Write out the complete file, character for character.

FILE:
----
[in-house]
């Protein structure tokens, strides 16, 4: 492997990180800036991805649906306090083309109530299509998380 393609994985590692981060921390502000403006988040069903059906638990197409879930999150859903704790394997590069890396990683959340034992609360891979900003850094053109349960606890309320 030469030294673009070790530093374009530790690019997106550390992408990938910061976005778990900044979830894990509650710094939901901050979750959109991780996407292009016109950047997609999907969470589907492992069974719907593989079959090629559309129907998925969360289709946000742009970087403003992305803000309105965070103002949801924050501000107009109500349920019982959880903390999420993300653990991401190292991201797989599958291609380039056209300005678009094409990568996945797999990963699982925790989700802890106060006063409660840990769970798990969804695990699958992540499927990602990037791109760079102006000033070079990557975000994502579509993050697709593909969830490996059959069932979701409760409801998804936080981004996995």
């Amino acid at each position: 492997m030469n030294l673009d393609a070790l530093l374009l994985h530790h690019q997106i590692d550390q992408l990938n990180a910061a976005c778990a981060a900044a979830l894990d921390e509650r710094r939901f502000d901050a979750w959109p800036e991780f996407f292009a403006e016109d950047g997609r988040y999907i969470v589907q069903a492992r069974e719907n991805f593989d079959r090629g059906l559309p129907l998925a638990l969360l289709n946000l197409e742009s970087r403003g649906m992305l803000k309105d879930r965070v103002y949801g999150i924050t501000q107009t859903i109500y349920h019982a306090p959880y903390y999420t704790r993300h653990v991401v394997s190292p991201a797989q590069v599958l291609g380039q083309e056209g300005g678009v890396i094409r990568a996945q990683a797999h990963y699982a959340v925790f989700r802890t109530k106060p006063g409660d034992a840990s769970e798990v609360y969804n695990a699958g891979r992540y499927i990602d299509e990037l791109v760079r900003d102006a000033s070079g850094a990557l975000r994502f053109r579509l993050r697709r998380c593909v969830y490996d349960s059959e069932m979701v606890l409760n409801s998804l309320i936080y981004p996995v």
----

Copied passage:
[in-house]
């Protein structure tokens, strides 16, 4: 492997990180800036991805649906306090083309109530299509998380 393609994985590692981060921390502000403006988040069903059906638990197409879930999150859903704790394997590069890396990683959340034992609360891979900003850094053109349960606890309320 030469030294673009070790530093374009530790690019997106550390992408990938910061976005778990900044979830894990509650710094939901901050979750959109991780996407292009016109950047997609999907969470589907492992069974719907593989079959090629559309129907998925969360289709946000742009970087403003992305803000309105965070103002949801924050501000107009109500349920019982959880903390999420993300653990991401190292991201797989599958291609380039056209300005678009094409990568996945797999990963699982925790989700802890106060006063409660840990769970798990969804695990699958992540499927990602990037791109760079102006000033070079990557975000994502579509993050697709593909969830490996059959069932979701409760409801998804936080981004996995």
């Amino acid at each position: 492997m030469n030294l673009d393609a070790l530093l374009l994985h530790h690019q997106i590692d550390q992408l990938n990180a910061a976005c778990a981060a900044a979830l894990d921390e509650r710094r939901f502000d901050a979750w959109p800036e991780f996407f292009a403006e016109d950047g997609r988040y999907i969470v589907q069903a492992r069974e719907n991805f593989d079959r090629g059906l559309p129907l998925a638990l969360l289709n946000l197409e742009s970087r403003g649906m992305l803000k309105d879930r965070v103002y949801g999150i924050t501000q107009t859903i109500y349920h019982a306090p959880y903390y999420t704790r993300h653990v991401v394997s190292p991201a797989q590069v599958l291609g380039q083309e056209g300005g678009v890396i094409r990568a996945q990683a797999h990963y699982a959340v925790f989700r802890t109530k106060p006063g409660d034992a840990s769970e798990v609360y969804n695990a699958g891979r992540y499927i990602d299509e990037l791109v760079r900003d102006a000033s070079g850094a990557l975000r994502f053109r579509l993050r697709r998380c593909v969830y490996d349960s059959e069932m979701v606890l409760n409801s998804l309320i936080y981004p996995v």